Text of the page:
Sure you decide what film (not for digital), what camera, what lens to use and sure you know what you intend to get – a trip where you bring back partly documentary and partly non-documentary pictures, a photo walk where you know where to go and what you can expext to find. Allways subconciously scanning around for someting worth taking a picture – a perfect framing, a fleeting moment, a scene, a structure, a colour or contrast or simply … the light.

    For me it fits having the jpgs and applying a filter preset for colour or for bw with some default adjustments and sometimes an alignment or a crop and that’s it.

    But … the big but … even if you are satisfied for the moment with the results you achieve, you will strive for getting someting better next time 😉

    1. Reinhold, I think with some photos I feel I did the best I could in the conditions, and got an outcome I’m really happy with. I think other shots where it doesn’t quite “work” are nearly always down to choice of composition/subject matter on my part. The final photo just isn’t as interesting as I thought it might be when I pressed the shutter button.

      Yes, as with film in the old days, there are people who enjoy spending hours making the final print. Capturing the picture with camera is just the beginning. Not for me though!

  4. After I press the shutter on one of my old film cameras I want to see the resulting image on a digital contact sheet of the roll as quickly and painlessly as possible. So I limit myself to just two films, just one developer (recently down from two), digitize the negatives as JPG’s, and apply the same PP script in Affinity Photo to all of my files that I run through ContactPage Pro to produce the contact sheet. The only variables in all of the above are the aperture, shutter speed, focus and whether the film is FP4 or HP5.

    My process for the very few pictures on the roll I want to print is more complicated and time consuming, but it’s seldom more than one or two pictures a week.

  5. I post process almost all of what I shoot. The exception is the Nikon N1 v3. It’s jpegs can simulate Ferrania Solaris. I like them so much that I will actually print them without re-touching them. I also like the N1 v3 for Elitechrome and T-Max simulations. But the only directly printed photos are the Ferrania ones.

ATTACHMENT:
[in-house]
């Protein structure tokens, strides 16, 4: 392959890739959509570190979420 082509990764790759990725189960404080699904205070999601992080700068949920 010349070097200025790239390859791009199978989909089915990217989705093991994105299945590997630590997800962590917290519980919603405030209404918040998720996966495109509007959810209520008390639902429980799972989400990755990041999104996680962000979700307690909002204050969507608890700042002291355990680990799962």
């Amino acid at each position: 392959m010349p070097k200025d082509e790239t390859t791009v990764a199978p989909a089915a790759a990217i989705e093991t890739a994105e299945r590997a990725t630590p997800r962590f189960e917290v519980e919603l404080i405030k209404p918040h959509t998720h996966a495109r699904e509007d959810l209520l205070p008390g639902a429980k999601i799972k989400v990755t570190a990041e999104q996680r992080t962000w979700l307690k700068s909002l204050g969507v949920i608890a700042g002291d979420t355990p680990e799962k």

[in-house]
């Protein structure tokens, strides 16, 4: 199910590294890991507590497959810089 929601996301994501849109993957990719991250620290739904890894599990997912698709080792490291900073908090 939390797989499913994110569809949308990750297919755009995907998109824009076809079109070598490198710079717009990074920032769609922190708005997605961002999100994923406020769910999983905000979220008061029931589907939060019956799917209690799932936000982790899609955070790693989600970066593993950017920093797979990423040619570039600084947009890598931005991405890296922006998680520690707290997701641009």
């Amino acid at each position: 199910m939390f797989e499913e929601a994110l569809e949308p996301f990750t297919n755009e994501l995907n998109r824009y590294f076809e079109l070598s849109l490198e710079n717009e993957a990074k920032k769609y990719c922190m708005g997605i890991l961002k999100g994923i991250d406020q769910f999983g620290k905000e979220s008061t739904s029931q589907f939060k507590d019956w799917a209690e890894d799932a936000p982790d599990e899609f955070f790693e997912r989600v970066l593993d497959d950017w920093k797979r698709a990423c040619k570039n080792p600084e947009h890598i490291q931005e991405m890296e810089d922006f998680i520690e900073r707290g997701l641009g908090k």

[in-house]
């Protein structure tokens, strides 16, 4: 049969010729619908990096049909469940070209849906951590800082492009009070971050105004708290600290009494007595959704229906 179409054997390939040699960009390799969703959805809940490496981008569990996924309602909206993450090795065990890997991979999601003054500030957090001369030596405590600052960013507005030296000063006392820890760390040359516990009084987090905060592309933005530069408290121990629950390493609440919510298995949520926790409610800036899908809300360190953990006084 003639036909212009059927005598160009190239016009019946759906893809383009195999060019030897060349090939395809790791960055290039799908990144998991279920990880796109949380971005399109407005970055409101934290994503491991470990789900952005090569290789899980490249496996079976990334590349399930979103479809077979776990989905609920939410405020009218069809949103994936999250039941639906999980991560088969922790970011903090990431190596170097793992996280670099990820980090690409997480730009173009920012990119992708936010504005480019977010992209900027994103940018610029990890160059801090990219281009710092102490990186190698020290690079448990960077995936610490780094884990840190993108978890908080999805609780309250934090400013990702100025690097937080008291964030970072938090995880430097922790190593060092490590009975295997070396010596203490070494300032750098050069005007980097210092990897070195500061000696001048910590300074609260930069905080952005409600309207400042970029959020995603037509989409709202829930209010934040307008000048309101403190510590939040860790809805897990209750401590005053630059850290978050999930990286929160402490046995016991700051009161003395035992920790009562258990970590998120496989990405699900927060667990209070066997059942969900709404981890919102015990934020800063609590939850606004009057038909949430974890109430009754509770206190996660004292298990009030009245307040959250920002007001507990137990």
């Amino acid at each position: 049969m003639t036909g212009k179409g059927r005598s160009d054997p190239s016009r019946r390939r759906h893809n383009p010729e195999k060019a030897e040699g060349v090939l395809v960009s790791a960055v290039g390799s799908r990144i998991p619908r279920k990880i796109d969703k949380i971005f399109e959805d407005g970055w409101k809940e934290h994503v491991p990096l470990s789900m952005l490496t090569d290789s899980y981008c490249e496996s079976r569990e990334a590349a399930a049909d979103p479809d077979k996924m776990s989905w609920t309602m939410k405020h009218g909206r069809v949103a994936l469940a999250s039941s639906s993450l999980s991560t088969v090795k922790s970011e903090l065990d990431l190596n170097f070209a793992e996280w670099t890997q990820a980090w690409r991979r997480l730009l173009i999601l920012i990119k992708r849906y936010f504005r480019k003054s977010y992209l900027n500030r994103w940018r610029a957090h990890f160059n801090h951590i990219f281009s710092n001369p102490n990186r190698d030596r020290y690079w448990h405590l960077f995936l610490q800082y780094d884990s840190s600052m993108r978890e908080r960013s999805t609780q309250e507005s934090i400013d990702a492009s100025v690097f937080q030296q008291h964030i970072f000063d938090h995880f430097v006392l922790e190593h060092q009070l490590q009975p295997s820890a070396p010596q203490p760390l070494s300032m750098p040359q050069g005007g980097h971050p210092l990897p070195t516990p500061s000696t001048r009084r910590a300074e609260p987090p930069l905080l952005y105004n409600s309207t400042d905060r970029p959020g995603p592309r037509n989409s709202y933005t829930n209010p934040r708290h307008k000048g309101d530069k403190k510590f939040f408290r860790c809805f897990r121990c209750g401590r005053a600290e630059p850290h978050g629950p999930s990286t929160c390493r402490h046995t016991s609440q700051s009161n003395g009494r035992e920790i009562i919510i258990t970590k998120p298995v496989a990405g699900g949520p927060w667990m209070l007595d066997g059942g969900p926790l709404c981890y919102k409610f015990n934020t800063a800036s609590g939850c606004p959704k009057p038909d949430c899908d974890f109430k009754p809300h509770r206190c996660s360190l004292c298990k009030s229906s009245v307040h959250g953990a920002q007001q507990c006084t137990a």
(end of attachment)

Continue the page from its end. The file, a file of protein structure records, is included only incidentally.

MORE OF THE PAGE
I use film sim presets on lightroom. But I don’t like the Ferrania Solaris ones I’ve found so far.

    1. I used loads of Solaris 200 when I shot film, mostly because I found some in Poundland, two rolls of £1, tried it and liked it, then bought up a batch every time I went again. Must’ve had well over 100 rolls at one point.

      Have you found with any film presets that they might not perfectly emulate the film they are trying to emulate, but you like the look anyway, so you use them?

  6. Yes they are often not perfect. But I don’t care. Besides, I mess with them to get a look I like better. I always remove the fake grain when in lightroom. Today when I was using the N1 I was switching between simulations. Actually taking the same shot multiple times only changing the simulation, T-max and Elitechrome, and Solaris.
    Now I’m going to print the jpgs without messing with them (For this N1 only, and only today.) Using your idea of Zero Post Processing. I did take backup pics with a proper sized camera that I can mess with in LR if I want to.
    So far the T-max simulation photos are my favourite. The N1 does a great job of them. I think it is easier to simulate Mono pics over colour.

    1. I like this slight extension of irreversible photography. Instead of shooting RAW and then having an infinite number of adjustments and film presets etc to play with afterwards, you chose to shoot the same composition with three different simulations, in camera. Then the choice afterwards becomes one of three, instead on an infinite one.

      Oh and I find b/w much easier to work with than colour in most ways. Colour just adds another layer of decisions, though it feels like an unending rainbow layer! I have found a few set ups in Snapseed that I like for colour, but there are still works in progress, whereas the b/w ones I rarely tamper with now.